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A SeAfood Lover’S Guide to Eating During PrEgnancy


SeaFooD BuiLDS BaBy’S Brain a recent study found that moms-to-be who ate fish two to three times a week during pregnancy had babies who reached these milestones more quickly: • 6 months: imitate sounds, hold up head, recognize family • 18 months: climb stairs, drink from a cup, draw

Seafood is one of the only foods bursting with a type of healthy fat called omega-3 Dha. america’s favorite types of seafood all meet the fDa’s strict safety guidelines.

SeaFooD: tHe nutrition Star Most popular types of seafood (3 ounces)

Average mercury level below the FDA limit

Omega-3 DHA fats (milligrams)* 1238

Salmon

Yes

Canned White Tuna

Yes

535

Pollock

Yes

383

Crab

Yes

196

Canned Light Tuna Scallops

Yes

190 169

Cod

Yes

131

Clams

Yes

124

Shrimp

Yes Yes

122

Tilapia Catfish

Yes

109

Yes

111

WHat’S it Like to Be a SeaFooD Lover WHo’S pregnant? Well, if that’s you, perfect! Pregnancy is one of the best times to indulge your love of fish. Here’s why: • Seafood is tasty and craveable • Studies show eating fish during pregnancy gives moms and babies lots of health benefits • Seafood is easy to make and a natural “fast food” -1 -


*Source: USDA National Nutrient Database

We designed this guide for you, a savvy seafood lover, so you know these things about fish during pregnancy: • Why eating fish is important for you and your baby • How much fish you should be eating • How to fit seafood into your diet

-2-


BeSt FooDS For you & your BaBy You are what you eat. And when you’re pregnant, you and your baby are what you eat. Choosing the right foods now can make a big difference in your baby’s growth and health. Aim to eat a variety of nutrient-rich foods. This means foods that are full of vitamins and minerals without being too high in calories. The nutrients below are especially important when you’re pregnant and all can be easily found in foods like fish.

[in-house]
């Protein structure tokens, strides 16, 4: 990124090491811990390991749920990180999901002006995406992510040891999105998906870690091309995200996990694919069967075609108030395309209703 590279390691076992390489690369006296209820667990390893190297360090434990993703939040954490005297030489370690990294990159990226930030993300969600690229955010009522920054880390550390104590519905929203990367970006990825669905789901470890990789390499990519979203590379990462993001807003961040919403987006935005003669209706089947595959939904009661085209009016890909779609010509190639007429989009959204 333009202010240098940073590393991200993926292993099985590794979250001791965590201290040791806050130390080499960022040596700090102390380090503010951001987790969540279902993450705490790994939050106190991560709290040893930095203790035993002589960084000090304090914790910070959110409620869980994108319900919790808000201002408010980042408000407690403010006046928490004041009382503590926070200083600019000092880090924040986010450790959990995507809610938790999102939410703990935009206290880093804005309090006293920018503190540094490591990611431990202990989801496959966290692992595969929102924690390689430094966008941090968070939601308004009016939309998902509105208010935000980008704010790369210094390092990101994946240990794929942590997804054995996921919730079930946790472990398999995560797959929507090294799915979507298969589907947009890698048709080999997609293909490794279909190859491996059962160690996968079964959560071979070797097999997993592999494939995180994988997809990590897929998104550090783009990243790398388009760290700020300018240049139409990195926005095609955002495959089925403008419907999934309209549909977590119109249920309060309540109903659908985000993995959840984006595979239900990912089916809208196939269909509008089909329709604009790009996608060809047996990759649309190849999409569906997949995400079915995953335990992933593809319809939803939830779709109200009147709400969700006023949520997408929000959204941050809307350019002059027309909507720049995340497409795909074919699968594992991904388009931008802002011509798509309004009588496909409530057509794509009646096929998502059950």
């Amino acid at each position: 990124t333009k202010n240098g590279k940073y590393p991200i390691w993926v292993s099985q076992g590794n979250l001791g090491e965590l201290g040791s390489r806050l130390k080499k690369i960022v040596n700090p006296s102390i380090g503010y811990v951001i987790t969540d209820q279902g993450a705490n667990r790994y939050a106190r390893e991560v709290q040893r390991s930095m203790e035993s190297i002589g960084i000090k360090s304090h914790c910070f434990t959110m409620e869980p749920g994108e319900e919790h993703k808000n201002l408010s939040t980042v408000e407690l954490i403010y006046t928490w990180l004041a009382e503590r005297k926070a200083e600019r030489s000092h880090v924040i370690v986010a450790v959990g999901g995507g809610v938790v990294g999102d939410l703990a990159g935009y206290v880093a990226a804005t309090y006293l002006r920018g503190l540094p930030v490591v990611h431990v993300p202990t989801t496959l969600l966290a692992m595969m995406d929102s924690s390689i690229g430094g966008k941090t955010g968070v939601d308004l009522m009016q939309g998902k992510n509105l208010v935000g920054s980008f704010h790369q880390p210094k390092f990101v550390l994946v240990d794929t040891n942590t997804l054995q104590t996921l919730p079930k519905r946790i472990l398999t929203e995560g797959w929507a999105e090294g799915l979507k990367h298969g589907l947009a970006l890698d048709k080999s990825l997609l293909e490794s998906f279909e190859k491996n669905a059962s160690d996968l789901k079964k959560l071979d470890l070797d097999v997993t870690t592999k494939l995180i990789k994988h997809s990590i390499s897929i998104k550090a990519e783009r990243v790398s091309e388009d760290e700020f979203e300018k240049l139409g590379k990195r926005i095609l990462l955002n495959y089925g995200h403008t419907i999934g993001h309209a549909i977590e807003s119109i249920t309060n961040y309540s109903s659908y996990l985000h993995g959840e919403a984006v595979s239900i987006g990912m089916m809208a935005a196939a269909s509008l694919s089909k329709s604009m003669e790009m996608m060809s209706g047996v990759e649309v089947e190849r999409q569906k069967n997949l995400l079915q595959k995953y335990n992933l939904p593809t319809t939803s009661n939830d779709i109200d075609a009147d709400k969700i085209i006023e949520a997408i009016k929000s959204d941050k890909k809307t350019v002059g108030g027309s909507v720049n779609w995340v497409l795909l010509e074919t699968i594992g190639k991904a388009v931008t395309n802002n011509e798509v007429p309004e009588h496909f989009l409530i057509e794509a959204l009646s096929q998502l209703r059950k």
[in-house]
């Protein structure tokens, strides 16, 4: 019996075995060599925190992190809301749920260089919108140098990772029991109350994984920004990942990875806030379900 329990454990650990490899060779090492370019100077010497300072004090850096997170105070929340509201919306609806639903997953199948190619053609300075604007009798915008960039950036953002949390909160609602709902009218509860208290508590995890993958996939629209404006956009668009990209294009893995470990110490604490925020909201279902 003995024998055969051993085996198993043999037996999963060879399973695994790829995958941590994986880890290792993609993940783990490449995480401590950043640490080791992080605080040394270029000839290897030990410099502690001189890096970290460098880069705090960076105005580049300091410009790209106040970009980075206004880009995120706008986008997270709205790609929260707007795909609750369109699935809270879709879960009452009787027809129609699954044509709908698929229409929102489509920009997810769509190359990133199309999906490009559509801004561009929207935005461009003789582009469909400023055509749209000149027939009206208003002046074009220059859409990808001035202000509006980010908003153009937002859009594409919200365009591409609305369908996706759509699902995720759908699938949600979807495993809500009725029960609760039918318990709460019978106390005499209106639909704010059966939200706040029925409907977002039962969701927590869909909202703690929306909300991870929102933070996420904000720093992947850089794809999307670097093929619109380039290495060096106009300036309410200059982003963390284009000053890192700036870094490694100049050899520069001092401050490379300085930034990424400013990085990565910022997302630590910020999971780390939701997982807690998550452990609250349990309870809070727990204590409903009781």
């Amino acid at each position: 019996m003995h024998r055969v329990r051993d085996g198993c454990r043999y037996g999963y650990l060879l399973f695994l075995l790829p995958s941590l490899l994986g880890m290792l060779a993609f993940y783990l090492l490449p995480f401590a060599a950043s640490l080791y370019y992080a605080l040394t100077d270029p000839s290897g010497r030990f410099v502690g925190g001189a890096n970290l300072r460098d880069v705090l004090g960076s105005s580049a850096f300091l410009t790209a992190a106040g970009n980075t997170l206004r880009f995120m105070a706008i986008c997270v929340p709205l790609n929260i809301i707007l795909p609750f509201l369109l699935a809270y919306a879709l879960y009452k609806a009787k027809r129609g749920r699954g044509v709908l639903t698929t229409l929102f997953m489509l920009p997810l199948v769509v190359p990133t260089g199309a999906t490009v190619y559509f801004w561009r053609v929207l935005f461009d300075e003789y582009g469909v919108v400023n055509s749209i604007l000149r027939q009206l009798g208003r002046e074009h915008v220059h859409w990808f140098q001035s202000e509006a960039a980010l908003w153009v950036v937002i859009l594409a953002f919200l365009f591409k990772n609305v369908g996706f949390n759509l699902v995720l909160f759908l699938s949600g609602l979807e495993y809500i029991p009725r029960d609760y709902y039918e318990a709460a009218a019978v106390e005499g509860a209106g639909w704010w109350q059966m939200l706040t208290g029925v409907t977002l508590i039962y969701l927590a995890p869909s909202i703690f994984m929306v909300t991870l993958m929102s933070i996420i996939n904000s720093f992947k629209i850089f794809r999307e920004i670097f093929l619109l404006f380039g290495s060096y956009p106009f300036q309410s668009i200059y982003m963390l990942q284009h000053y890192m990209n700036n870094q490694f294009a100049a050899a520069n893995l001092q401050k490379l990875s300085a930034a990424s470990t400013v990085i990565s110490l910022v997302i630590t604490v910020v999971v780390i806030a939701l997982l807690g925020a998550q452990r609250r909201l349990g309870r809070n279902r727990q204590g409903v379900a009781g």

BaniSh thE “BaBy BluES” Some women have symptoms of depression during and after pregnancy. a recent study found that eating fish less than two to three times a week during your pregnancy may increase your chance of getting depression. this is probably because your brain isn’t getting the omega-3 Dha it needs.

pregnancy poWerHouSe nutrientS

What it iS anD Why you nEED it

omega-3 DHa

caLcium

• Special kind of healthy fat that helps build your baby’s brain and eyes

• helps build your baby’s bones and teeth, heart, nerves and muscles

• may prevent pre-term (early) labor and depression during and after pregnancy

• Keeps your bones and teeth strong

• Keeps your heart healthy

hoW much you nEED Each Day

What you ShoulD Eat

200 milligrams

1,000 milligrams

• fish like salmon, canned or pouch tuna, sardines, trout and anchovies • fortified foods like Dha-eggs

-3-

• Dairy like yogurt, cheese and milk • Seafood like canned sardines and salmon • greens like spinach and kale


vitamin D

iron

• helps your body absorb nutrients like calcium

• helps carry oxygen in your bloodstream to your baby

• may lower your chance of getting high blood pressure during pregnancy

• can keep your immune system healthy

200 (+) iu

27 milligrams

• fish like salmon, shrimp and canned or pouch tuna

• meats like turkey, beef and chicken

• fortified foods like milk and orange juice

• Seafood like clams, halibut, crab, shrimp and cooked oysters

• most moms-to-be begin their pregnancies without enough iron in their diets

• Beans like red and kidney

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12 ounceS = aBout 2–3 ServingS a Week Amount of fish experts recommend pregnAnt women eAt

are you eating enougH SeaFooD? Pregnant women are nowhere close to eating as much seafood as they should. Why? Maybe you’ve heard the wrong information on the news. Maybe something in the paper has you confused. But when you turn to the experts, the advice is really simple and clear.

During your PrEgnancy, official guiDElinES anD ExPErtS Say: • Eat seafood two to three times each week • Eat a variety of fish • As much as half (six ounces) of fish each week can be albacore tuna • The only fish to avoid are shark, swordfish, king mackerel and tilefish